Chefs are dedicating books to teaching hunters that wild hogs make for good table fare. Eater Austin reported on one Texas chef and restaurant owner who made it his mission to educate the masses on the pork bonanza available to them.

Dai Due owner and chef Jesse Griffiths’s longtime mission is to convince people to eat wild hogs. Enter The Hog Book, a definitive guide to hunting, preparing, and cooking the wild animal, which he is self-publishing this August.

National Shooting Sports Month, created by NSSF to recruit, retain and reinvigorate recreational shooters and hunters, is the perfect time not just to get to the range. That’s the point of NSSF’s +ONE program to grow new recreational shooters and hunters. There’s game in the woods and it’s open season. Tipping over a feral hog not only helps pack the freezer, it’s good for the environment too.


Mark Oliva is Director, Public Affairs for the National Shooting Sports Foundation. He is a retired Marine Master Gunnery Sergeant with 25 years of service, including tours in Iraq, Afghanistan, Haiti, Albania, and Zaire.

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  1. “The hunt will feed families, foster safe, responsible and ethical hunter development and reduce our nuisance feral pig population.”

    Sounds perfectly reasonable to me… get out there and bring home the bacon!

  2. Here in CA the state and the farmers ring their hands and cry for relief from the wild hogs. Then they try to charge you ridiculous sums for the privilege of doing so. Last I did it the state charged a 22 dollar tag for every hog shot.

    We should save Texas from the hogs by transporting them to CA.

    • At least you are allowed to cull them. Feral hogs are just getting established in Montana and our Fish, Wildlife and Parks say we are not allowed to shoot hogs we find…WTH? I guess they want a vigorous population to study for possible adverse effects on native wildlife. When I asked my local FWP Warden he said (off the record) that the decision makes no sense to him either.

      • Just eat the evidence, or feed it to your dogs and cats. I find it difficult to believe MT can be that dumb unless it’s coming from the Hollywood influences.

        • The big farmers / ranchers are almost all Democrat. They are accustomed to Gov’t handouts. IMO, they want the hogs to entrench so they can scam more $$…both from government entities and by allowing people to “harvest” hogs on their property for a price.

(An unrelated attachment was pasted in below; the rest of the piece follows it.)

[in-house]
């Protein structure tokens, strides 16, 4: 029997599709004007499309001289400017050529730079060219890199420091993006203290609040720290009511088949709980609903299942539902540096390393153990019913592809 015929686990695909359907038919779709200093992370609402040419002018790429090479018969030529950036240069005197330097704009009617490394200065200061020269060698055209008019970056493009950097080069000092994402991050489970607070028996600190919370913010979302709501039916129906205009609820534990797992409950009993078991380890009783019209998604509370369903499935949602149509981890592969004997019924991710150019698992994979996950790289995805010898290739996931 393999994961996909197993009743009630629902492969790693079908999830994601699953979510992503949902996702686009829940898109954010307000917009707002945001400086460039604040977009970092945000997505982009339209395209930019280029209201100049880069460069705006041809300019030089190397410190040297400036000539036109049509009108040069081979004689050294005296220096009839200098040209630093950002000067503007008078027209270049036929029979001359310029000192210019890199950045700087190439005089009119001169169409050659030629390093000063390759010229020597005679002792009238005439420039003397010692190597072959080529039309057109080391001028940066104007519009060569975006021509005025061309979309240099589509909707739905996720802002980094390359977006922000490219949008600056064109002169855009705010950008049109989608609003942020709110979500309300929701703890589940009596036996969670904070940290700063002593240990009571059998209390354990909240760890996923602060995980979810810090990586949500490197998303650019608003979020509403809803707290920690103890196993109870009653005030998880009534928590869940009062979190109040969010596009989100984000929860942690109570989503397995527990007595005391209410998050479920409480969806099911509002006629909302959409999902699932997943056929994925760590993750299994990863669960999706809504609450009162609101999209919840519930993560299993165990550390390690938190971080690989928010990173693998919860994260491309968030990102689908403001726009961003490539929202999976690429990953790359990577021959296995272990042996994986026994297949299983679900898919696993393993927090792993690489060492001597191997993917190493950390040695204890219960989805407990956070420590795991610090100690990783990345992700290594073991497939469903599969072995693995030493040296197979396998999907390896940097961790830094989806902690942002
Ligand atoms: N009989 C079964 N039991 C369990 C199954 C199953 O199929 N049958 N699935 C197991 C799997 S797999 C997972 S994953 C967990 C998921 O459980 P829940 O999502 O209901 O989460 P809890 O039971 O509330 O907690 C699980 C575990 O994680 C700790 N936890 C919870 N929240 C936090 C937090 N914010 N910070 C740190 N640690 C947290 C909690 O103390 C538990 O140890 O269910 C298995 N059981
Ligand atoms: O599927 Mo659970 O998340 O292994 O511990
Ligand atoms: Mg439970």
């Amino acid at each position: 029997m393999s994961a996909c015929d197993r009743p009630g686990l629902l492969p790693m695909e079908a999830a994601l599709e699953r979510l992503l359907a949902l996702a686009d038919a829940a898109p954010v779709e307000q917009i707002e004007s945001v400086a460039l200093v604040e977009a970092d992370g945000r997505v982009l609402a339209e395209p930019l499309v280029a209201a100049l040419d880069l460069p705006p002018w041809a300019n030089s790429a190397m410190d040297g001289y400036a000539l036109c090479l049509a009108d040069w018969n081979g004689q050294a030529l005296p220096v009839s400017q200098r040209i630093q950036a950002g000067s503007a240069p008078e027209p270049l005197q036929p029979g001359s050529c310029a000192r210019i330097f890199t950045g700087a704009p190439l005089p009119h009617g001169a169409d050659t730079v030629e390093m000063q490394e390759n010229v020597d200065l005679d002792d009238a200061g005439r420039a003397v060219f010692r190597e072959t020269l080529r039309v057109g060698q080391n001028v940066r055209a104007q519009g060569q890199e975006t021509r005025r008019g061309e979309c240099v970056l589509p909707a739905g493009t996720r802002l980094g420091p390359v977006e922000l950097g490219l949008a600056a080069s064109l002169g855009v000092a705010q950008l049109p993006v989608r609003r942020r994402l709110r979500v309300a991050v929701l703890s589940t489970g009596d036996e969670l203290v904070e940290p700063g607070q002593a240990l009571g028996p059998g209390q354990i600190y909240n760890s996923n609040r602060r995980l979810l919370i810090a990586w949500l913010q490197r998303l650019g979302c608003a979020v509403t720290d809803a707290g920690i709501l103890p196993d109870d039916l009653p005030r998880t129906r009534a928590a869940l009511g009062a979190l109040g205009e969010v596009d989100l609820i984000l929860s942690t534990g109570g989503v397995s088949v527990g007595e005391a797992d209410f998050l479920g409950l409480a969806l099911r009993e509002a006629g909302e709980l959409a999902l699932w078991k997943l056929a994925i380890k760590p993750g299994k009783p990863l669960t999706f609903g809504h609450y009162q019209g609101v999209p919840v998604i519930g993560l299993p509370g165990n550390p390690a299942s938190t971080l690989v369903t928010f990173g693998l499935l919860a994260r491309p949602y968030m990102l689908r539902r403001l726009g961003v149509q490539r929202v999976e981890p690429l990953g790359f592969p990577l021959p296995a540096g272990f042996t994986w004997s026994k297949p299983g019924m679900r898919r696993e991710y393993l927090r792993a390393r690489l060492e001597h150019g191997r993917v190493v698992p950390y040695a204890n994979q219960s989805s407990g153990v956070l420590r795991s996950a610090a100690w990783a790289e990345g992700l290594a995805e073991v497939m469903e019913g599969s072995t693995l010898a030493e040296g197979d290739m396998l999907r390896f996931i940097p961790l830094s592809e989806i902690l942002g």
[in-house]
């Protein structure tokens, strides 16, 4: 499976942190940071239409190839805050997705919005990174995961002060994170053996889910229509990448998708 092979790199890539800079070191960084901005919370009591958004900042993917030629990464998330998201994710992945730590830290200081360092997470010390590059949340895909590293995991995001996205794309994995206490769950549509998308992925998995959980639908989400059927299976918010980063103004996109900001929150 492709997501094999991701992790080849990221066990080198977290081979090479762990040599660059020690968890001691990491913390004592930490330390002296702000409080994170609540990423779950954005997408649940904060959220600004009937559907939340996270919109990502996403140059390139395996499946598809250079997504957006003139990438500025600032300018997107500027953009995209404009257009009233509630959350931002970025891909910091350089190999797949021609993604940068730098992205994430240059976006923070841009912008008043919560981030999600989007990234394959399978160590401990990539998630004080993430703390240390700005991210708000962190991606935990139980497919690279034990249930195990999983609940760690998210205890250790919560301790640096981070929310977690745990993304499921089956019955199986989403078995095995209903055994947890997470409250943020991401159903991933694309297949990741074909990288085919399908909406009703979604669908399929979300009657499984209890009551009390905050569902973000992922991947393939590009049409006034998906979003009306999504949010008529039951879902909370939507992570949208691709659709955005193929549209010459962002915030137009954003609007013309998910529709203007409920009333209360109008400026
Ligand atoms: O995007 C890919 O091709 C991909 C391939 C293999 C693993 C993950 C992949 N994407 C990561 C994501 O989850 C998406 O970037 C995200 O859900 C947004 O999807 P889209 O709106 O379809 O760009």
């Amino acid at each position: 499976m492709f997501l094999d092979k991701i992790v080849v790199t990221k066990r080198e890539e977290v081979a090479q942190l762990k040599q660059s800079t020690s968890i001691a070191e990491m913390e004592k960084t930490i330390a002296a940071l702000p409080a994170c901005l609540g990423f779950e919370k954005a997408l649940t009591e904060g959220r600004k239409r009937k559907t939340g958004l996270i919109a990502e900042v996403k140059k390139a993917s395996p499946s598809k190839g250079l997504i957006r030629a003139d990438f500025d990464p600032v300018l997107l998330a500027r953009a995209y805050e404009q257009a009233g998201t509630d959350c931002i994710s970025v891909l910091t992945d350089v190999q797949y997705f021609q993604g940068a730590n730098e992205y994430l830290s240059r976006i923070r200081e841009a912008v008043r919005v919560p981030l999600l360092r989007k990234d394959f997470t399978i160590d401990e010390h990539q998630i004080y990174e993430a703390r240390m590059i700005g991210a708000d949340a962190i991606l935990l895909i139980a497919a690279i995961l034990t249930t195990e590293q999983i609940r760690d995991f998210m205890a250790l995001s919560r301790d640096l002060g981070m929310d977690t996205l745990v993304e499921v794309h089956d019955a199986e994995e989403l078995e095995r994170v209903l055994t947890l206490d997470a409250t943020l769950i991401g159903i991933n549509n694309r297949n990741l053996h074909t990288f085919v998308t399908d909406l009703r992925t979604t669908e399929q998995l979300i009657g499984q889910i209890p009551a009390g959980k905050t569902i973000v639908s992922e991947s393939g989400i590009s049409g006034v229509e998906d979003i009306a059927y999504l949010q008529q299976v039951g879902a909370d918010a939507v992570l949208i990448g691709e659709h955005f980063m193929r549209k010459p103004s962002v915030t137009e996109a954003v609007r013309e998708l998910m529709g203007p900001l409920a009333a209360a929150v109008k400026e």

• A conservation officer I talked to in Missouri said hed rather hunters not shoot hogs, said it scatters the herd and makes them harder to mass trap.

      • Set up a 5 gallon bucket of tannerite with plenty of corn in the general area. What for the pests, then shoot the bucket. BOOM No More Pests that you didn’t shoot.

        • A 5-gallon bucket full of Tannerite will cost probably a thousand bucks.

          That stuff ain’t cheap…

    • Log into Facebook to enter?

      I have no F-book account, and refuse to create one.

      ‘Sweaty Teddy’ and I shall never meet for his giveaway hunt…

  3. Hog hunting is FUN! .308 bolt action, pump shotgun with slugs, .357 magnum lever action, .44 magnum revolver, just a few of my favorite methods.

    • I hear some people actually hunt them with spears. Sounds like a good way for the hog to get mad and get you. The English did it but on horseback. A least you could make a fast exit.

    • “…harpoon a fat chick.”

      I’ve done that.

      Well, it was a 7-inch ‘harpoon’.

      She, and I, liked it.

      And still do it, now and again… 😉

  4. It’s a lot of fun, but everyone sees dollar signs. Instead of something to help them out, farmers try to monetize it and end up with massive population explosions.

    Good job guys.

  5. My group discovered that by naming certain large hogs our success rate increased. The most successful name is Joe Biden and every one was a clean head shot. Their meat is very toxic, however, so these hogs are thrown in a ditch and covered to let their carcasses fertilize the trees near by when their roots track to the filled ditches.
    What would your favorite name be? (No Donald Trumps, I bet!)

  6. Not a hunter so…I understand that California only allows hunting dawn to dusk, and night vision devices are illegal.